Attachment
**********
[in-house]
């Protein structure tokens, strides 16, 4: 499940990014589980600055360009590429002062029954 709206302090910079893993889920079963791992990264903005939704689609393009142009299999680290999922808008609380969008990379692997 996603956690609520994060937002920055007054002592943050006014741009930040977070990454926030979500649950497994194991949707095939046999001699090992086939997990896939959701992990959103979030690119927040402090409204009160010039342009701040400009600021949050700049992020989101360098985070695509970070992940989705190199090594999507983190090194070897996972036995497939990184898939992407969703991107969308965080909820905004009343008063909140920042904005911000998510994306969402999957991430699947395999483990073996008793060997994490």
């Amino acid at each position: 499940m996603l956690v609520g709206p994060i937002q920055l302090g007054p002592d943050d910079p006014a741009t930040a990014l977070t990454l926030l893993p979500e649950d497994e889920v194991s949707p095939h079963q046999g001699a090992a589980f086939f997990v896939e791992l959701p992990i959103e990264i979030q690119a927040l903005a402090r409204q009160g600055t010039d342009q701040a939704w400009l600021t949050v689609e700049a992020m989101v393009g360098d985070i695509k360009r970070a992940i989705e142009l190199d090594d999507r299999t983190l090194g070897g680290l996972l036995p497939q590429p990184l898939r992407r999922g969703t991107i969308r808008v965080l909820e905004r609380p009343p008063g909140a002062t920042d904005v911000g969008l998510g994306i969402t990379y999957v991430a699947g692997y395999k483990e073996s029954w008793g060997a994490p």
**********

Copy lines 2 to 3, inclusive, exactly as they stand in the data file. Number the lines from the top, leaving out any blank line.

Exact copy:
């Protein structure tokens, strides 16, 4: 499940990014589980600055360009590429002062029954 709206302090910079893993889920079963791992990264903005939704689609393009142009299999680290999922808008609380969008990379692997 996603956690609520994060937002920055007054002592943050006014741009930040977070990454926030979500649950497994194991949707095939046999001699090992086939997990896939959701992990959103979030690119927040402090409204009160010039342009701040400009600021949050700049992020989101360098985070695509970070992940989705190199090594999507983190090194070897996972036995497939990184898939992407969703991107969308965080909820905004009343008063909140920042904005911000998510994306969402999957991430699947395999483990073996008793060997994490």
């Amino acid at each position: 499940m996603l956690v609520g709206p994060i937002q920055l302090g007054p002592d943050d910079p006014a741009t930040a990014l977070t990454l926030l893993p979500e649950d497994e889920v194991s949707p095939h079963q046999g001699a090992a589980f086939f997990v896939e791992l959701p992990i959103e990264i979030q690119a927040l903005a402090r409204q009160g600055t010039d342009q701040a939704w400009l600021t949050v689609e700049a992020m989101v393009g360098d985070i695509k360009r970070a992940i989705e142009l190199d090594d999507r299999t983190l090194g070897g680290l996972l036995p497939q590429p990184l898939r992407r999922g969703t991107i969308r808008v965080l909820e905004r609380p009343p008063g909140a002062t920042d904005v911000g969008l998510g994306i969402t990379y999957v991430a699947g692997y395999k483990e073996s029954w008793g060997a994490p």